jack of all trades

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jack of all trades

A person who is skilled in many different areas. My father could fix cars, build furniture, and program computers—he was a jack of all trades.
See also: all, jack, of, trade
Farlex Dictionary of Idioms. © 2015 Farlex, Inc, all rights reserved.

jack of all trades someone

who can do several different jobs instead of specializing in one. John can do plumbing, carpentry, and roofing—a real jack of all trades. He isn't very good at any of them. Take your car to a certified engine mechanic, not a jack of all trades.
See also: all, jack, of, trade
McGraw-Hill Dictionary of American Idioms and Phrasal Verbs. © 2002 by The McGraw-Hill Companies, Inc.

a jack of all trades

1. If you describe someone as a jack of all trades, you mean that they have many different work skills. His father, after leaving the army, was a jack of all trades.
2. If you describe someone as a jack of all trades, you can also mean that they can do a large number of different things but that they are not very good at doing any of them. His critics sometimes described him as a jack of all trades. Note: You can also say that someone is a jack of all trades and master of none. I believe in specialisation. Too many photographers are jacks of all trades and masters of none. Note: In the past, the name Jack was used to refer to any man or workman.
See also: all, jack, of, trade
Collins COBUILD Idioms Dictionary, 3rd ed. © HarperCollins Publishers 2012

jack of all trades (and master of none)

a person who can do many different types of work (but has special skill in none).
Jack is used here to mean a ‘general labourer’ or ‘odd-job man’, a sense dating from the mid 19th century.
See also: all, jack, of, trade
Farlex Partner Idioms Dictionary © Farlex 2017

a jack of ˈall trades

a person who can do many different kinds of work, but perhaps does not do them very well: He repairs cars, he paints houses, he makes furniture. He’s a real jack of all trades.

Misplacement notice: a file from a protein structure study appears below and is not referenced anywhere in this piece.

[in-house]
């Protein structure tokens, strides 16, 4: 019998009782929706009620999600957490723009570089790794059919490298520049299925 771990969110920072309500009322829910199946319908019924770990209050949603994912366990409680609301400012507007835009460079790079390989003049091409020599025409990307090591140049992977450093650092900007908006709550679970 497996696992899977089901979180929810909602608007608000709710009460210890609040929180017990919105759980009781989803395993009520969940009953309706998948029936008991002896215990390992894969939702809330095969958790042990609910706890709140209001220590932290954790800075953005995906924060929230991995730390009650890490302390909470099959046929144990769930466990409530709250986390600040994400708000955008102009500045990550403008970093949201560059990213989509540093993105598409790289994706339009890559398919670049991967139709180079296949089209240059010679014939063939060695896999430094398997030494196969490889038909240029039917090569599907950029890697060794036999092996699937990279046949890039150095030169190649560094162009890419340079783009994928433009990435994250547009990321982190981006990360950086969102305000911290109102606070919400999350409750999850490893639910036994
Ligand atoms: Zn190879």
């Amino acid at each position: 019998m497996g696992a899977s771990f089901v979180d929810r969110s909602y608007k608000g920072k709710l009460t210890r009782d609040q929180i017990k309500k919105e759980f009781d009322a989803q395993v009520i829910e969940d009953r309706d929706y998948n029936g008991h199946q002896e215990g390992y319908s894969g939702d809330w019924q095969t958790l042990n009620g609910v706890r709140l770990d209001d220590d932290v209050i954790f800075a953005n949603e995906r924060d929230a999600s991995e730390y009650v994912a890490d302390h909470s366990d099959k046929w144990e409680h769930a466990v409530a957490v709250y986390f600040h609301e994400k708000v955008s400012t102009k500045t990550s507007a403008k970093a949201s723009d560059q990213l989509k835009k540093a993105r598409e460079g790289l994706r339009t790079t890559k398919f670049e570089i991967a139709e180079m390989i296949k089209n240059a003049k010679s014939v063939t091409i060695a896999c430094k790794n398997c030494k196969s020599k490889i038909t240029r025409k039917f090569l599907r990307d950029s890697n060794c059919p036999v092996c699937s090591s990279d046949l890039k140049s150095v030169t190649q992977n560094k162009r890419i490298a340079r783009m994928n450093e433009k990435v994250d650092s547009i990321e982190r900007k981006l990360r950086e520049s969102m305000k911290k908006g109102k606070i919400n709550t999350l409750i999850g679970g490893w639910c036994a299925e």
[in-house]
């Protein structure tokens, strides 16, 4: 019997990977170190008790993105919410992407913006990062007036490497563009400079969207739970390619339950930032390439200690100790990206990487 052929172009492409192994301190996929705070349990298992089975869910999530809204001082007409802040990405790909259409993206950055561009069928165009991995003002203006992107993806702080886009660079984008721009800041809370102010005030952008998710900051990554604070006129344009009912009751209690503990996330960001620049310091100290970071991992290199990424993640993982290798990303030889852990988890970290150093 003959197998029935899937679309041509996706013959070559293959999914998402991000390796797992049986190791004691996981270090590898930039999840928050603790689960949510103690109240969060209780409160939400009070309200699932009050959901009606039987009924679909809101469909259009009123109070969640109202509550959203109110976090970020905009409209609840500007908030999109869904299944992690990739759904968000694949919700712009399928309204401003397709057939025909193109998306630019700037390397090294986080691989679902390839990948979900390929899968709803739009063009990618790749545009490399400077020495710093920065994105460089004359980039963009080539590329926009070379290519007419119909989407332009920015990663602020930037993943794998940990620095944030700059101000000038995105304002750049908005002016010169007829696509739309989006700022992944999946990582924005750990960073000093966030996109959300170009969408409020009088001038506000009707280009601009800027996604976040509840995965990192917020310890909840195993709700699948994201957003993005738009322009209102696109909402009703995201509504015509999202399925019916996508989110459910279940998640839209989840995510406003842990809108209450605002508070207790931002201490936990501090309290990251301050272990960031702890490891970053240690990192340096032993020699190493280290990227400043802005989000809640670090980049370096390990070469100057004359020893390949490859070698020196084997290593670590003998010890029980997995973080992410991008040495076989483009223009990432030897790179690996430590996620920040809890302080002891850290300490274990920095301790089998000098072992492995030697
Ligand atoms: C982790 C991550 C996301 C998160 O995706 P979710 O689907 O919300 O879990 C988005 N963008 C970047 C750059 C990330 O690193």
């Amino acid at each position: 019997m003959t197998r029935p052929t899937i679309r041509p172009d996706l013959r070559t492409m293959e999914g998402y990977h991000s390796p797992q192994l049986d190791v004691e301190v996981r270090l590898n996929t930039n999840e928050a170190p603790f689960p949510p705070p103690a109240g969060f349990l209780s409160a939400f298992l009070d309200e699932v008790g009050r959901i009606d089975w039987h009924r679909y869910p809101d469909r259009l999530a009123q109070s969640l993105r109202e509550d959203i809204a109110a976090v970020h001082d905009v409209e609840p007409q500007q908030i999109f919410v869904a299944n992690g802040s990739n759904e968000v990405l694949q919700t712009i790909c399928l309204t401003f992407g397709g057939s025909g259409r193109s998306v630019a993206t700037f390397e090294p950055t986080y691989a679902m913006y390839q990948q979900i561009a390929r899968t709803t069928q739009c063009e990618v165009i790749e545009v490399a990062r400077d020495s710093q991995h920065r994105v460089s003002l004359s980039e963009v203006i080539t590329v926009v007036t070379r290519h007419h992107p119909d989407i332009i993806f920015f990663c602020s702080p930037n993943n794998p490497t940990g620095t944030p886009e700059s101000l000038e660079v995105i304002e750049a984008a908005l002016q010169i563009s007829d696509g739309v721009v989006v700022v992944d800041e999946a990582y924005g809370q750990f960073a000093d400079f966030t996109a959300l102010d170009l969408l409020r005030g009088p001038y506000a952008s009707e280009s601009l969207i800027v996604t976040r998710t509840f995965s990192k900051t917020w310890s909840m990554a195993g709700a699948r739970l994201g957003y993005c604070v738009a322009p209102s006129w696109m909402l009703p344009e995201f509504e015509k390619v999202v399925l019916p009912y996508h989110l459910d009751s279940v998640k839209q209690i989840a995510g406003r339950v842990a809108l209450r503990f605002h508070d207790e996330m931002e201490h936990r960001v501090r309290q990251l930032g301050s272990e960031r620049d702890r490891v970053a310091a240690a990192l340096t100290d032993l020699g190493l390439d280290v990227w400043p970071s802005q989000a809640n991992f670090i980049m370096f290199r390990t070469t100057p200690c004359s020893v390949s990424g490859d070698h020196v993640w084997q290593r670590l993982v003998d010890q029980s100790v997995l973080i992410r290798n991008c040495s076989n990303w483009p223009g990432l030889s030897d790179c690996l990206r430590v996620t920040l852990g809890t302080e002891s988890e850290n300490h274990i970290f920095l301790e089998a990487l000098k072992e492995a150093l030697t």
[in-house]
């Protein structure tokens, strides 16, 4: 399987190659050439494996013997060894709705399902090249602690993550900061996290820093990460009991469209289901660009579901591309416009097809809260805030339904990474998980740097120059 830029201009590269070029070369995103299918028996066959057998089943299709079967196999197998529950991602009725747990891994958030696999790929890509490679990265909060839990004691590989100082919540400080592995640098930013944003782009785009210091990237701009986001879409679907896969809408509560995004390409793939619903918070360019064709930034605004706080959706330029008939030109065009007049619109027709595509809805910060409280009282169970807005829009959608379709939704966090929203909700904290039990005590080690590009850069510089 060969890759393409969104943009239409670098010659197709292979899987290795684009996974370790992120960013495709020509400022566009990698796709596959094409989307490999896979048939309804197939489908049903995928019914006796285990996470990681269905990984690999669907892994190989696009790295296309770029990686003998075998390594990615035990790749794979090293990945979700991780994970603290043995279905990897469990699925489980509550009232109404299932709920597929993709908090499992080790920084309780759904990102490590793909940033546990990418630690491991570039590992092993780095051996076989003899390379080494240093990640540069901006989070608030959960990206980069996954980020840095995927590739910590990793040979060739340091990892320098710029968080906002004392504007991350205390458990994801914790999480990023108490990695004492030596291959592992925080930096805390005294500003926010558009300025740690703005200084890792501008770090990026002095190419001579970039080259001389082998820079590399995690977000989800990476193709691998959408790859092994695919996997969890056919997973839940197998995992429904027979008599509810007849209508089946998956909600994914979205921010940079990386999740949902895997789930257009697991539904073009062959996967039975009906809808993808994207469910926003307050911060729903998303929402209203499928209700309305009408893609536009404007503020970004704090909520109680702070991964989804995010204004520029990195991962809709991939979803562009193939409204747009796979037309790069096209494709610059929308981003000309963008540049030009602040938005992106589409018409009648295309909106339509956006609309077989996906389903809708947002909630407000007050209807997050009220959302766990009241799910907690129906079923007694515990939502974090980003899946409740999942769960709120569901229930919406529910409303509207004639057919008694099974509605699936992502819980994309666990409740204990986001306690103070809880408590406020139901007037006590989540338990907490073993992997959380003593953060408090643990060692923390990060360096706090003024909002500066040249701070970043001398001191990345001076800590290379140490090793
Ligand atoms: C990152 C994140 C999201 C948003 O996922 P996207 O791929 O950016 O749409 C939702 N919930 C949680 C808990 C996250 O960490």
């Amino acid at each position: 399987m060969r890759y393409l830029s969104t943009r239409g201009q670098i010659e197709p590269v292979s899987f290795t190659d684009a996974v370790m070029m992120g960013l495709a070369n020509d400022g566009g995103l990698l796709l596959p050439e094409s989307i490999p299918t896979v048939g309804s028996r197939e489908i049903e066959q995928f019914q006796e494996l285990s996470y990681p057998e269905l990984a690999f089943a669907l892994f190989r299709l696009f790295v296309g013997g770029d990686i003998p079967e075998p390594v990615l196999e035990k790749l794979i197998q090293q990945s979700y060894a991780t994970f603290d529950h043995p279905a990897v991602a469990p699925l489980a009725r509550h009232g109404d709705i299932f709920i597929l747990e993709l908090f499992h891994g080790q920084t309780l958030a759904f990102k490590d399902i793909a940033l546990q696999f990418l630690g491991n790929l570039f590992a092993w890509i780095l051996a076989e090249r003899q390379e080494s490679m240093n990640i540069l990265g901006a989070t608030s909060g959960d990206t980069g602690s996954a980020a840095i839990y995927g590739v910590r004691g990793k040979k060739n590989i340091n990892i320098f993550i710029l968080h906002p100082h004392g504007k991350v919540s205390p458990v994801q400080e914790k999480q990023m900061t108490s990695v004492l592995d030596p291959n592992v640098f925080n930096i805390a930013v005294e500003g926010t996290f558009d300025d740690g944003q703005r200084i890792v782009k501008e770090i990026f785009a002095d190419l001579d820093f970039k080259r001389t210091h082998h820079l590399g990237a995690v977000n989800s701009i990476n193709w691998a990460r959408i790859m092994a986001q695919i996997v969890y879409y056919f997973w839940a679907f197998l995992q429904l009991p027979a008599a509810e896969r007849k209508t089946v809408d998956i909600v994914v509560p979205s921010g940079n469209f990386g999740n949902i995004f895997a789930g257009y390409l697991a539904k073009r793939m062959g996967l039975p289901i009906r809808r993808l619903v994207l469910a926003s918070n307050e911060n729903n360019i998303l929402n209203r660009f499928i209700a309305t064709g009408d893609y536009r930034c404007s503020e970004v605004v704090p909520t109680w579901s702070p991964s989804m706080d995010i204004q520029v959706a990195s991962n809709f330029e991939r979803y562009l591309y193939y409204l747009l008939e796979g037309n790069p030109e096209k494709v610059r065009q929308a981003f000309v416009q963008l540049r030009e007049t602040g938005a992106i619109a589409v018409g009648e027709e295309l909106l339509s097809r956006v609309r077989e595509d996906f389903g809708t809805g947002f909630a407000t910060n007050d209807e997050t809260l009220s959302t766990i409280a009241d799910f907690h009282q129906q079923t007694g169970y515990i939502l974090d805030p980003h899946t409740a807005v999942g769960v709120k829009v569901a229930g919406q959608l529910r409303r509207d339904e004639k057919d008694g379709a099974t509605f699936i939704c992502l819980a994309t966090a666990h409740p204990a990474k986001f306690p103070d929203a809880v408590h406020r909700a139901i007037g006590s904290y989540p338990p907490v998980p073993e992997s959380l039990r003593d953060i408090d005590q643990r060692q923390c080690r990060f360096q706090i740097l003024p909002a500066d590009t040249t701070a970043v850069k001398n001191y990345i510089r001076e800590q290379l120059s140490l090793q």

The full expression is ‘jack of all trades and master of none’.
See also: all, jack, of, trade
Farlex Partner Idioms Dictionary © Farlex 2017

jack of all trades

A person who is good at everything. This term dates from 1600 or before. An early appearance in print is in Geffray Mynshul’s Essayes and Characters of a Prison (1618). Further, it was pointed out even earlier that someone good at everything is not outstanding at anything. This observation occurs in an ancient Roman proverb, but only much later was put as jack of all trades, master of none by Maria Edgeworth (Popular Tales: Will, 1800).
See also: all, jack, of, trade
The Dictionary of Clichés by Christine Ammer Copyright © 2013 by Christine Ammer

jack of all trades

A versatile person. “Jack” was commonly used as a synonym for “man,” as in “every man jack,” and the phrase was used in a highly complimentary way. But the addition of “and master of none” changed the expression to mean a dabbler or dilettante, which wasn't very flattering at all.
See also: all, jack, of, trade
Endangered Phrases by Steven D. Price Copyright © 2011 by Steven D. Price
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